Theresa de Vera, 21, had been in a deep coma for six weeks after a severe asthma attack that stopped her breathing. A tube inserted into her stomach fed her, a hissing ventilator breathed for her, IV lines dripped antibiotics into her bloodstream.
It was Memorial Day weekend, and Theresa’s mother and brother were at her side in an intensive care ward at Glendale Adventist Medical Center. On this day, the De Veras and Theresa’s doctors argued over a decision that more and more Americans are confronting: Should they pull the plug?
In this bedside debate the usual roles were reversed. The doctors, armed with piles of data such as brain-wave scans indicating that Theresa was in a vegetative state, asked the family to be “realistic” about her chances and prepare themselves for the eventual possibility of “harvesting” her organs, as Theresa’s mother, Ruby, recalls it.
But Ruby held fast--and was vindicated in June by what hospital workers now simply call “the miracle.”
Theresa--contrary to all medical expectations--came out of the coma. On July 4, Theresa de Vera said, the doctors pulled the tube that had pierced her throat and let her breathe largely on her own. “Her Independence Day,” her mother said.
“Mir-ac-u-lous,” Theresa said in an interview Friday.
Today, a ruby-lipsticked Theresa will drive her motorized wheelchair out of the hospital, heading to another facility for extended rehab.
She is going to make it, her family says the doctors have told them, and though she is likely to have impairments, her mind is sharp enough to recall an old boyfriend’s phone number. Her family’s persistence, based on their Christian faith, illustrates another side of the great end-of-life debate, what might be called the struggle for the right to hope.
The question of if, or when, to end a life is at the core of the nation’s burgeoning right-to-die movement, as exasperated lay people, backed by health advocates and civil libertarians, fight to free loved ones imprisoned by life-prolonging measures in a void of not-alive, not-dead.
Little is known about the extent of the practice of withholding life-prolonging measures. Such decisions, usually made in private, are seldom reported to public health agencies. “It’s cases like Theresa’s that add to the ethical dilemma of when to pull the plug,” said Melanie Menges, a social worker at the medical center.
“Everybody I know in the medical profession thought we were going to lose her,” said David Nelson, Glendale Adventist’s chief operating officer. “I was there when the doctors said there was no hope. . . . I think she was touched by an angel.”
A political science and theology student at Loyola Marymount University, Theresa had always had asthma, and it was a severe attack the night of April 20 that plunged her into a coma for nearly three months.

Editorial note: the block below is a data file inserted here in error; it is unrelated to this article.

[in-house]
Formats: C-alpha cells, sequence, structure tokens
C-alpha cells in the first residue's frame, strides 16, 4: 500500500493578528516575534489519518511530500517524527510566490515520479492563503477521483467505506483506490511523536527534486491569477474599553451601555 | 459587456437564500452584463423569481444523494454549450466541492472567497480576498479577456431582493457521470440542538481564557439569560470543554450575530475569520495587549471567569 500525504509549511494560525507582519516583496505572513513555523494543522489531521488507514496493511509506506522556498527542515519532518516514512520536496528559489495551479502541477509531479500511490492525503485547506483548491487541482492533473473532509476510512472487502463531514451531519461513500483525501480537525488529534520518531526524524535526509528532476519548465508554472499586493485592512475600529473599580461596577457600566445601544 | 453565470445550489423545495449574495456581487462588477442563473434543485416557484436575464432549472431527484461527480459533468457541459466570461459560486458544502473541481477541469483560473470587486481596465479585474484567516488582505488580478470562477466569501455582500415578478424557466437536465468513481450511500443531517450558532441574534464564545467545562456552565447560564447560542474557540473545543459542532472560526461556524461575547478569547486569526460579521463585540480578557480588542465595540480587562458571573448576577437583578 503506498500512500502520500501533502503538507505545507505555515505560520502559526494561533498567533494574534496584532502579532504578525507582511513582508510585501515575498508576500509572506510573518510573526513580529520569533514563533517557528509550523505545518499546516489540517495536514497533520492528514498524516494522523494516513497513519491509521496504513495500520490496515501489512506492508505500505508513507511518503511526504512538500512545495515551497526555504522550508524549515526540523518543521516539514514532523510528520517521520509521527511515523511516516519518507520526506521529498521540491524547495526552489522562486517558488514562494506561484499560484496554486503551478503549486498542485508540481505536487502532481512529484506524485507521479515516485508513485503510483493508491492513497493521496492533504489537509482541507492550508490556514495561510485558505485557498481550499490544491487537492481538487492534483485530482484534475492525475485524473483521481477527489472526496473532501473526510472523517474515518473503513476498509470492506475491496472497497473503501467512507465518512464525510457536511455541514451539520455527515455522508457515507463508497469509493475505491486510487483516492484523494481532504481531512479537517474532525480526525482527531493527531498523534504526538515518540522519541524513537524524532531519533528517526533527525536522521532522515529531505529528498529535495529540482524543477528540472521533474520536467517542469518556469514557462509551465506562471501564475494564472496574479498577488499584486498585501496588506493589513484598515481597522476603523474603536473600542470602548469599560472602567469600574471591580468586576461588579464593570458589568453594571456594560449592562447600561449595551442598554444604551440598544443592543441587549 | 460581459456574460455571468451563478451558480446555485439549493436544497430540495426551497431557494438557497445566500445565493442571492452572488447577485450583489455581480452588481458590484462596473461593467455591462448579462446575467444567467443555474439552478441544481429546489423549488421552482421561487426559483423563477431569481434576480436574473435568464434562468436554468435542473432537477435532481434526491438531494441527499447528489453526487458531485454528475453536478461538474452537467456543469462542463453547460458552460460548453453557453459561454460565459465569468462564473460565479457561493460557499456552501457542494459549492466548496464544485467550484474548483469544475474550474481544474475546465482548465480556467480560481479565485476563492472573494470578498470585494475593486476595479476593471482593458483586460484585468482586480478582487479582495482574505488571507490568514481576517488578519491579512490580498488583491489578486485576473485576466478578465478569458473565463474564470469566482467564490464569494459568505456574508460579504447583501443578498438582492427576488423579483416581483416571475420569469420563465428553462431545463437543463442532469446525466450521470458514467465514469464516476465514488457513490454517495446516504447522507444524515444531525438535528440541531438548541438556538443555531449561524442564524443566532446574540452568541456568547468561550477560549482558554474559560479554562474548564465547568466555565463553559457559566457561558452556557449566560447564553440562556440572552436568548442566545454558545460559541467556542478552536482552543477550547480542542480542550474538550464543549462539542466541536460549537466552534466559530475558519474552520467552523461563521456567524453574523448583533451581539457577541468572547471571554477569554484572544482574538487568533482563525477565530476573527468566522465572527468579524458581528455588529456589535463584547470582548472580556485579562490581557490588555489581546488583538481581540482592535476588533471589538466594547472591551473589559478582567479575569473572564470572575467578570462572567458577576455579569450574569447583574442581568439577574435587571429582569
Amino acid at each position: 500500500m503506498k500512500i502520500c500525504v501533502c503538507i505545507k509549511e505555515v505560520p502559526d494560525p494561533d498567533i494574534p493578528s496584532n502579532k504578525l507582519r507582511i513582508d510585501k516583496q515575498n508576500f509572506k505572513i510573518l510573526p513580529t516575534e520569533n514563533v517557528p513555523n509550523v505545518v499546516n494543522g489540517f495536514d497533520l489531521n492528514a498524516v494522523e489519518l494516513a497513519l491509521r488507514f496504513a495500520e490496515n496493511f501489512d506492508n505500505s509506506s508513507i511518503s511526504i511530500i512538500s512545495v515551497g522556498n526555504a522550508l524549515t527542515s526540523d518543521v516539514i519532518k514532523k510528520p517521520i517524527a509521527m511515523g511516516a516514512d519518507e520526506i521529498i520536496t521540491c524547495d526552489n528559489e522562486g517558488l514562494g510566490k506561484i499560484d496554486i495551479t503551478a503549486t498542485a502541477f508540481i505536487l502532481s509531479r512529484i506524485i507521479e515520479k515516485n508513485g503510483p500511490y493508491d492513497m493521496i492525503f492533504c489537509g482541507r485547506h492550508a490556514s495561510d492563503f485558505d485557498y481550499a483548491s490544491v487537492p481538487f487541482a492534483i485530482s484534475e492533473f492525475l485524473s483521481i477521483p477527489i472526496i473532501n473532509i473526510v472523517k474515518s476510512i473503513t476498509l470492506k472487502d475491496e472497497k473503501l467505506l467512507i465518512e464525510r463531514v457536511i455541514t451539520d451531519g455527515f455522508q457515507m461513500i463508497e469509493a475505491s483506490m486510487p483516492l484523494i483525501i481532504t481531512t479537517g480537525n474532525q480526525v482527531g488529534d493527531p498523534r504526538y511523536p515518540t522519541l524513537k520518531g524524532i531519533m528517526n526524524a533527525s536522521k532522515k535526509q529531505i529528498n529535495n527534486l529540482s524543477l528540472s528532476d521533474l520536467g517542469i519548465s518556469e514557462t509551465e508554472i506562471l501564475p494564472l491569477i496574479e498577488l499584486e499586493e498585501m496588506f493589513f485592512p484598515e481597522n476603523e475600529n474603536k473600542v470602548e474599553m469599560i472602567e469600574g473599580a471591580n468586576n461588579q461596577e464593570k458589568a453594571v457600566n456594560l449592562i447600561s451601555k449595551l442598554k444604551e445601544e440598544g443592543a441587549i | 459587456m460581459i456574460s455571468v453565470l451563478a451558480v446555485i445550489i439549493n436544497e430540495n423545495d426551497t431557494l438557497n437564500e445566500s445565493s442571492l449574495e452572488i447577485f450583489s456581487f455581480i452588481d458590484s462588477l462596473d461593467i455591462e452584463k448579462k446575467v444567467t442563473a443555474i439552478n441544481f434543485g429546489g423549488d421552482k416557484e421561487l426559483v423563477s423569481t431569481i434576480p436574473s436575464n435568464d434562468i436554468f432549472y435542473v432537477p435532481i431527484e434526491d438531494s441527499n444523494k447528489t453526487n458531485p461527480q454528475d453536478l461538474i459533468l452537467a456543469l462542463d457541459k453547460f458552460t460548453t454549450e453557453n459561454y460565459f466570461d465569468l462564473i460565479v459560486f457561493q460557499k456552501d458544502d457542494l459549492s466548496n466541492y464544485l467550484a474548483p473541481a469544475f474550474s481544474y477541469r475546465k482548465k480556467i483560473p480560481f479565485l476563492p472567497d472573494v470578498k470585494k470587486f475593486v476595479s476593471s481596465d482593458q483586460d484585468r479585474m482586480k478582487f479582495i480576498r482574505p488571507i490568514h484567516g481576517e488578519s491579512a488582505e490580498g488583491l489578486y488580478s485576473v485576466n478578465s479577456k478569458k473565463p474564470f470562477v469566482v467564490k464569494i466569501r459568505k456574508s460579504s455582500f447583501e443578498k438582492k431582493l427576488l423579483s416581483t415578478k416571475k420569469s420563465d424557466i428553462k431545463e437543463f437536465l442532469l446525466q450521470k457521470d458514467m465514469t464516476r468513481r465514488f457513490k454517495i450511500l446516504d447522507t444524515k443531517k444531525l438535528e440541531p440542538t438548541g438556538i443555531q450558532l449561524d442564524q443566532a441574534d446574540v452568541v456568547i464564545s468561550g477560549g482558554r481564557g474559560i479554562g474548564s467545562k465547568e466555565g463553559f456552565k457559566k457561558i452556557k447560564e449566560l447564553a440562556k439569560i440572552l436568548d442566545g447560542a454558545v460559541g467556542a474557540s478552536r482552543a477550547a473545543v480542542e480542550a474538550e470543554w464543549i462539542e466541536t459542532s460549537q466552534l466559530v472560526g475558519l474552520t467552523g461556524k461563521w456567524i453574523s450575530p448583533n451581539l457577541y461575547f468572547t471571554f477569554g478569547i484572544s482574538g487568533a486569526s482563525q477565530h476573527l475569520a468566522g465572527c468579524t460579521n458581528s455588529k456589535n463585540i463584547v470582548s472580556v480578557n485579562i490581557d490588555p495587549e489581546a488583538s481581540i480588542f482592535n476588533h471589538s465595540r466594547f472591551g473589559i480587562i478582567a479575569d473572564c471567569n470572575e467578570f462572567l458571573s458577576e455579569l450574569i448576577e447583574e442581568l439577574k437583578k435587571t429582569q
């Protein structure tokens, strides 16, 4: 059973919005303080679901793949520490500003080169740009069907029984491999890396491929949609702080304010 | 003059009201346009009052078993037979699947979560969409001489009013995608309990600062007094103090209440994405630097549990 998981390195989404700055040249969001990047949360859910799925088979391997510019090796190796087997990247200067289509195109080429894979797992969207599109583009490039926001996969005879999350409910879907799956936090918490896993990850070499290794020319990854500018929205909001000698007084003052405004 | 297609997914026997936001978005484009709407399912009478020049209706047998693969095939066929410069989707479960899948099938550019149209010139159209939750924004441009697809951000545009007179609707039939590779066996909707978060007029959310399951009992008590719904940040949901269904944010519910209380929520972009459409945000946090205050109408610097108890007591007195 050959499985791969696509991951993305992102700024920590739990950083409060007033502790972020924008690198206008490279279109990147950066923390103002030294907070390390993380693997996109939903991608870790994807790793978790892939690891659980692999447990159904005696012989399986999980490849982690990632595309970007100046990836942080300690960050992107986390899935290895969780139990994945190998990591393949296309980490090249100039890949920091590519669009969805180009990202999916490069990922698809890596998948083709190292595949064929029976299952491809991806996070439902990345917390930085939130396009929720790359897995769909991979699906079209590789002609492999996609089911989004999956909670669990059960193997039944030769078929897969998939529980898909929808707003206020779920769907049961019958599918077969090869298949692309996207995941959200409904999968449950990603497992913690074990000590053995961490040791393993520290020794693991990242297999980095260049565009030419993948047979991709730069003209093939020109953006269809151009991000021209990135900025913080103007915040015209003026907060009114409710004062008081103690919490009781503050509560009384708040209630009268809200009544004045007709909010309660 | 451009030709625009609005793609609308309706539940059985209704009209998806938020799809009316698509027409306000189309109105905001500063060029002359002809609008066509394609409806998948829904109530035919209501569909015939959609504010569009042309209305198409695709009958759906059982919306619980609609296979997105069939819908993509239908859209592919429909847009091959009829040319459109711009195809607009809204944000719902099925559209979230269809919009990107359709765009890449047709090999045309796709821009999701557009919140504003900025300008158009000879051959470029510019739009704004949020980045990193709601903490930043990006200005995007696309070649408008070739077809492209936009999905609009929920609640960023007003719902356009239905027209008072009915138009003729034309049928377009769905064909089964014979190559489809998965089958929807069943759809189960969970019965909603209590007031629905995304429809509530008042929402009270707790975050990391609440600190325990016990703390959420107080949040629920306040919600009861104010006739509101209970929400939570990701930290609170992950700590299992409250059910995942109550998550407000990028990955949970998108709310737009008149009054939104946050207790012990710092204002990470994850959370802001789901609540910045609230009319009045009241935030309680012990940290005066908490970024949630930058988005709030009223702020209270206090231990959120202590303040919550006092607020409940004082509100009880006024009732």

She was unconscious and not breathing when she reached the Adventist E.R., where doctors quickly inserted a tube into her airway and got a ventilator breathing for her. By then, though, her brain had gone without oxygen for several minutes, profoundly threatening its ability to monitor and control body functions.
The coma had persisted for six weeks when the doctors broached the subject of organ donation, her brother, Randy, recalled. .
One doctor raised the possibility while standing within earshot of Theresa. And though she was by all accounts deeply comatose at the time--unable to feel pain or respond to stimuli--"she started to cry when she heard that,” he said.
Three of Theresa’s physicians would not return numerous telephone calls from The Times seeking comment on the incident.
Ruby de Vera describes her daughter’s “awakening” as a gradual emergence over a few days. “She would grimace when they would perform a procedure,” she said. “She would cry when they drew blood.” Then came the morning when the mother walked into Theresa’s room, said her name--and she turned her head in response.
“I knew she was back.”
Asked if she could describe the coma, Theresa said, “It felt like a long nap.” Any pain? “No.” She thinks she could hear sometimes.
She speaks haltingly now, forming the words with great effort and concentration, but her ability to follow a conversation and her robust good humor astound her therapists. “Four out of five doctors surveyed said I was not going to make it,” she said.
Many of her caregivers marvel at Theresa’s iron stamina. “Mentally, she is on top of it,” said Leslie Martin, a speech pathologist at Glendale Adventist who began working with Theresa in June.
“At first, she could not talk at all, she could not eat, she had very little oral movement, she couldn’t focus on anything in the room. Now she can read large type and eat some things.”
Other caregivers pointed out that a loved one was always there, Ruby or Randy or her best friend, Mara Colaizzi, a Loyola classmate.
“The family was so positive, and we were very scared it wouldn’t work out for them,” said physical therapist Leizl Lacar.
“My friends have been very, very, very supportive,” Theresa said.
Today she moves on to Casa Colina in Pomona, a rehabilitation and assisted-living facility. “At home I would just be a wheelchair potato,” she said.
“I believe faith plays a huge role in my recovery,” Theresa said. Her mother explained that at each Sunday service at St. Dominic’s Catholic Church in Eagle Rock, the parish invoked Theresa’s name during the Prayer of the Faithful.
“Yup,” Theresa said, confirming that is what she meant by faith.